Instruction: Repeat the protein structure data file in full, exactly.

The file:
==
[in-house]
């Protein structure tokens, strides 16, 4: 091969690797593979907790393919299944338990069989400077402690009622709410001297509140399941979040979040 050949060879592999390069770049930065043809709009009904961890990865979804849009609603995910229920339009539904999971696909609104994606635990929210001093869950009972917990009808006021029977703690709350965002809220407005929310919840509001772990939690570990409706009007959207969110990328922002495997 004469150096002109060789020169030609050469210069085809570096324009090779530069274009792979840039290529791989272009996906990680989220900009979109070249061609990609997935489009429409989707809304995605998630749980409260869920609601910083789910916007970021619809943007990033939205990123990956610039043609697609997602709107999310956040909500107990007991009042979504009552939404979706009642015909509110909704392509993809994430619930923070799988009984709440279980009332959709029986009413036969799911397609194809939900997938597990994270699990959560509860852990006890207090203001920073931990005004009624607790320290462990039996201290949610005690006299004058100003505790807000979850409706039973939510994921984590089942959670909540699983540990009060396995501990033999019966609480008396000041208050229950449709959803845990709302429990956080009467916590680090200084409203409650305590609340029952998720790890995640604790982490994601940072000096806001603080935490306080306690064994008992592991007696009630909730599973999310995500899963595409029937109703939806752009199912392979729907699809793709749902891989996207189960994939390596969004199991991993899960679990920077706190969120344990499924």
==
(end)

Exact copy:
[in-house]
């Protein structure tokens, strides 16, 4: 091969690797593979907790393919299944338990069989400077402690009622709410001297509140399941979040979040 050949060879592999390069770049930065043809709009009904961890990865979804849009609603995910229920339009539904999971696909609104994606635990929210001093869950009972917990009808006021029977703690709350965002809220407005929310919840509001772990939690570990409706009007959207969110990328922002495997 004469150096002109060789020169030609050469210069085809570096324009090779530069274009792979840039290529791989272009996906990680989220900009979109070249061609990609997935489009429409989707809304995605998630749980409260869920609601910083789910916007970021619809943007990033939205990123990956610039043609697609997602709107999310956040909500107990007991009042979504009552939404979706009642015909509110909704392509993809994430619930923070799988009984709440279980009332959709029986009413036969799911397609194809939900997938597990994270699990959560509860852990006890207090203001920073931990005004009624607790320290462990039996201290949610005690006299004058100003505790807000979850409706039973939510994921984590089942959670909540699983540990009060396995501990033999019966609480008396000041208050229950449709959803845990709302429990956080009467916590680090200084409203409650305590609340029952998720790890995640604790982490994601940072000096806001603080935490306080306690064994008992592991007696009630909730599973999310995500899963595409029937109703939806752009199912392979729907699809793709749902891989996207189960994939390596969004199991991993899960679990920077706190969120344990499924």